And speaking of money, Pride and Prejudice is the quintessential story of how money moves the world. Mrs. Bennett spends all of her time cataloging the various incomes of the men that come into her orbit, and Elizabeth Bennett spends a lot of time running away from those men, despite their wealth and status. It's a classic tale of class distinctions based upon money and it highlights the plight of the women of the era. Too rich to be allowed to work, but too poor and on the wrong side of estate law to depend on receiving any more of it once their father dies.  And if you love this story with it's central issue of the rich versus the not so rich, you'll absolutely love Loretta Chase's Silk Is For Seduction. Set in a similar time frame, it's a delicious tale of a working woman who chases a Duke, but not for the reasons he thinks. Which teaches us once again that you can't keep a determined woman from insisting on living her life in her own terms.

And if you have any other books that you found fascinating please let me know. I'd love to add them to my TBR pile!



7 comments:

  1. I love Charade! Such a great twist at the end. And while the memory of Three Days of the Condor is a bit fuzzy, I actually own the soundtrack, as I use it to write by. Makes a good spy v. spy background as I'm typing!

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    1. Never heard the soundtrack. I'll need to look into that!

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  2. Great piece, Jamie - and you are so right about learning ALOT from reading novels. We all know that a tremendous amount of research goes into (good) novels...and you've suggested several. I too LOVED "Charade" as well as "Pride & Prejudice," of course. As for another that comes to mind -- I recall "The Art Forger" by B.A. Shapiro - based on a most valuable painting that really was stolen from a Boston museum. The heroine, who is a registered "copyist" is approached by an art dealer and asked to copy a certain painting. Could it be the (real)stolen art, or a forgery to begin with? The reader learns about the entire process of creating "aged" canvases and paints, creating copies and all the rest. Now thanks for a most thought-provoking post!...Karna Bodman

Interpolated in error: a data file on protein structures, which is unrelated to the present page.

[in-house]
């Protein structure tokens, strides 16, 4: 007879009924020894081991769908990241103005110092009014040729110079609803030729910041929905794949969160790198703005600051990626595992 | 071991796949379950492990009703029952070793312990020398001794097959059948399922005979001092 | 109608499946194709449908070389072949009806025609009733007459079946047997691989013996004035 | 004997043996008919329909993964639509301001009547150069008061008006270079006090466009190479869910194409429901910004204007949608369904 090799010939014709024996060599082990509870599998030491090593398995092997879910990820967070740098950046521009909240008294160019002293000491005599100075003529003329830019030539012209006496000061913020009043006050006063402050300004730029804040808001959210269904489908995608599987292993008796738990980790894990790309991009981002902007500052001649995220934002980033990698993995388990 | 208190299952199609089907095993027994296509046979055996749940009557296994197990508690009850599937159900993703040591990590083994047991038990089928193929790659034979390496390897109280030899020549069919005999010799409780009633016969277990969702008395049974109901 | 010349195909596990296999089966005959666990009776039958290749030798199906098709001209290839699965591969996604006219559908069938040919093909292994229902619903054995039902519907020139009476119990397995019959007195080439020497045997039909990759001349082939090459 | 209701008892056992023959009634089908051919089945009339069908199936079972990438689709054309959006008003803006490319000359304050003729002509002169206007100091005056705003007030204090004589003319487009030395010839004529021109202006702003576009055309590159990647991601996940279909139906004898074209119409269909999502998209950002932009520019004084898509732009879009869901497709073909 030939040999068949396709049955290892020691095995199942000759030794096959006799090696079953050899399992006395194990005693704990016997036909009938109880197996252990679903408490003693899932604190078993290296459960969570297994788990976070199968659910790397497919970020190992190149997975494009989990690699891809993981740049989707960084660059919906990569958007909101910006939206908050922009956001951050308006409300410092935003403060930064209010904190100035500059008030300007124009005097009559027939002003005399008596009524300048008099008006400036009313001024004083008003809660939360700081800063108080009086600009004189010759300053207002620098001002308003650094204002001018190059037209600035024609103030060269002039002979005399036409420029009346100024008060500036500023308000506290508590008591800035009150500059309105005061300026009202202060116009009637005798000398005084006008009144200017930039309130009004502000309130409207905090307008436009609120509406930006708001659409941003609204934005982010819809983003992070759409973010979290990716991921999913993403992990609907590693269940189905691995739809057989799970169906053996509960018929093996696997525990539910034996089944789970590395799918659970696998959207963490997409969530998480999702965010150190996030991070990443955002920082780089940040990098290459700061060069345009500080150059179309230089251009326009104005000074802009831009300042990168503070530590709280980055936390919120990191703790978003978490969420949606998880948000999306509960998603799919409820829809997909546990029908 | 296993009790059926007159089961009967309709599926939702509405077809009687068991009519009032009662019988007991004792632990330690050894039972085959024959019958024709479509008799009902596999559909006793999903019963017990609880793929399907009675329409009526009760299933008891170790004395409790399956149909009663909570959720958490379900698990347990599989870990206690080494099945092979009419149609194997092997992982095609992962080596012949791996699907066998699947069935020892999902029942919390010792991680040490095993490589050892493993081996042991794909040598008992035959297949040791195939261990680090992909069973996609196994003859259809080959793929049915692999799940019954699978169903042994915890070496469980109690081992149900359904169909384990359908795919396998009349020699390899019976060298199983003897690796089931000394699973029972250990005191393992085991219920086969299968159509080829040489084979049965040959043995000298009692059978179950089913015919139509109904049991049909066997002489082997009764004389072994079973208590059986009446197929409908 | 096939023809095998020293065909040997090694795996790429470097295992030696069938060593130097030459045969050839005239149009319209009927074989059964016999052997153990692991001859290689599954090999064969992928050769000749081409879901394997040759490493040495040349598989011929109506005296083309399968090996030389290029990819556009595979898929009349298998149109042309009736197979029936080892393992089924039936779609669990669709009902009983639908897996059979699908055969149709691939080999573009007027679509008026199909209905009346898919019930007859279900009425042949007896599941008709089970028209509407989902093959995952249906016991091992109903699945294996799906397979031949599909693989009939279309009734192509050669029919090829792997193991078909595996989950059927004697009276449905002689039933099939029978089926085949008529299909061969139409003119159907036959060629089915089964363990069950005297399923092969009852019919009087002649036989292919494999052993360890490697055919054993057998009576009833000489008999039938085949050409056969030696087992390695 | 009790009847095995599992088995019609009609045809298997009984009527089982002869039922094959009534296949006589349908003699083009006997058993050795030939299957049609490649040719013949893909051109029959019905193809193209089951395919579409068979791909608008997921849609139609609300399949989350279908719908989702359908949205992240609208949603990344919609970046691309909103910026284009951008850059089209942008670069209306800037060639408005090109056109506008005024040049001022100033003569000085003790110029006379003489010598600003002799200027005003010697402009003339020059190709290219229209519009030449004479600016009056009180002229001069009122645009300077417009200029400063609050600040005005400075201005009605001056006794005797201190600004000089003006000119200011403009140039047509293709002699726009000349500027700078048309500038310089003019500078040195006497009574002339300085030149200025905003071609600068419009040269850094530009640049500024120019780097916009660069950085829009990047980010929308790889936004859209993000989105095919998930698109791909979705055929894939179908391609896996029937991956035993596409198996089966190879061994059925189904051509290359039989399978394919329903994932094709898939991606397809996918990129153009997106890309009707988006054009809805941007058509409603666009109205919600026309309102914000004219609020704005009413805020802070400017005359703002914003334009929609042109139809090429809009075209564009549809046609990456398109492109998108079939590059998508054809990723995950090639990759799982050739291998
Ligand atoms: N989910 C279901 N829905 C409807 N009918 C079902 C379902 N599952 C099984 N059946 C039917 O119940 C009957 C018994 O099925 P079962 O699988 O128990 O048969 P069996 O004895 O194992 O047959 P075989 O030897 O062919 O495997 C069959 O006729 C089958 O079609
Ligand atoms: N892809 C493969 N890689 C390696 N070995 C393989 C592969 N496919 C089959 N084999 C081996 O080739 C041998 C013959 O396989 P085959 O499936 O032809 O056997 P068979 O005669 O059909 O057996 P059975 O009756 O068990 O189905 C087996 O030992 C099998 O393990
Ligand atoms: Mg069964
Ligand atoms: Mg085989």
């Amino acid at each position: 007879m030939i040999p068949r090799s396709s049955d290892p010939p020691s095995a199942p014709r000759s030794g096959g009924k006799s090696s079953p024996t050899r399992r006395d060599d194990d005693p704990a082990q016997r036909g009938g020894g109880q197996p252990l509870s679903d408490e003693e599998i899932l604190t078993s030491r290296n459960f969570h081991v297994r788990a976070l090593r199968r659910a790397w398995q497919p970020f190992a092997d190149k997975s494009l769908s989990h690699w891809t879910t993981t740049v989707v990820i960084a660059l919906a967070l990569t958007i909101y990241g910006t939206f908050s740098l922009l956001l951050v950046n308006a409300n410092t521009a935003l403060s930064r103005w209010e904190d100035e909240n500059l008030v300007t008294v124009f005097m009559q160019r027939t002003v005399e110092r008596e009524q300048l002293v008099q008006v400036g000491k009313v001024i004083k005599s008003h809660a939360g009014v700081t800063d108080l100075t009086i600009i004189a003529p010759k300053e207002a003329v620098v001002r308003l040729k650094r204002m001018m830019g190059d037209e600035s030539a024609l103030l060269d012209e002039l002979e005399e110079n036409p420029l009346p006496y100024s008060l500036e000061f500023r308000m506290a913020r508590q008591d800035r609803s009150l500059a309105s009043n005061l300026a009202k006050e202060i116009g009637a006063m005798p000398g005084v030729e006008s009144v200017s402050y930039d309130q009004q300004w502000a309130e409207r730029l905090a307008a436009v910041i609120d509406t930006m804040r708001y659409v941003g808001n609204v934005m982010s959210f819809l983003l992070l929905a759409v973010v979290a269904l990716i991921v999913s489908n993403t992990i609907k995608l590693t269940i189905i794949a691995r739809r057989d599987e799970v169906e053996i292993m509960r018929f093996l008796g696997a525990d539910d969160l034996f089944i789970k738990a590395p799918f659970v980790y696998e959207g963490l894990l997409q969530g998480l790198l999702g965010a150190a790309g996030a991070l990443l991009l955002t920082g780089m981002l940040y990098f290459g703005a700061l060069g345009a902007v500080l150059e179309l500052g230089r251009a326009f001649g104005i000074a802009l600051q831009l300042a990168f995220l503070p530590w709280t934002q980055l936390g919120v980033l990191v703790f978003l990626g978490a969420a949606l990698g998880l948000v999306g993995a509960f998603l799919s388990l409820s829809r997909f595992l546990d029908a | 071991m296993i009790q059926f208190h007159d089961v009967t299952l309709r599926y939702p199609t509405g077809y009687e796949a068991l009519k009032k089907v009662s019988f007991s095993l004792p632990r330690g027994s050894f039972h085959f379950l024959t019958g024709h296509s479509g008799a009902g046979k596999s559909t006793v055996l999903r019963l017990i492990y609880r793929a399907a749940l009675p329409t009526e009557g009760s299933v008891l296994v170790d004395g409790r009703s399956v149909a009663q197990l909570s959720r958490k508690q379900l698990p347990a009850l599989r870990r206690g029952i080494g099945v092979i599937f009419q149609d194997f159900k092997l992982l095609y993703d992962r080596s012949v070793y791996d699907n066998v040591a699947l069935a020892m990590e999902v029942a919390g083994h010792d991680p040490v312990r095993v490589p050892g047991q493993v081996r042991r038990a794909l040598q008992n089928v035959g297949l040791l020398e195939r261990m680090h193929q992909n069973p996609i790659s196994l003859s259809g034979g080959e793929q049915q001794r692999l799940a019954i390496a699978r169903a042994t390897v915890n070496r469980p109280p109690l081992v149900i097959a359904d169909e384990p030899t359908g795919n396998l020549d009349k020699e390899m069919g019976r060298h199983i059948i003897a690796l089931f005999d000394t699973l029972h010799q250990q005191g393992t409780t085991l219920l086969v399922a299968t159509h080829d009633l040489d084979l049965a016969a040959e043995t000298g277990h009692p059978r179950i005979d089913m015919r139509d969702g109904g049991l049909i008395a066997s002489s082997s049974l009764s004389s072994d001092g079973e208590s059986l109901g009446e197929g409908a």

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    1. Love The Art Forger! And B.A. Shapiro also wrote The Muralist.

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  3. What classics, Jamie! And of course there's Casablanca, which I can't seem to get enough of. Love Hitchcock's work a lot, so much to learn from him. Thanks for reminding me of the power of older works.

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  4. I can't remember ever seeing Charade, or reading the book. Can I crash your viewing party? Or, being an impatient sort, maybe I need to just obtain a copy and watch it with my husband. Some of my favorite include: The Spy Who Came in From the Cold. The famous quote (and I had to look it up): "What the hell do you think spies are? Model philosophers measuring everything they do against the word of God or Karl Marx? They're not. They're just a bunch of seedy, squalid bastards like me...civil servants playing cowboys and Indians to brighten up their rotten little lives."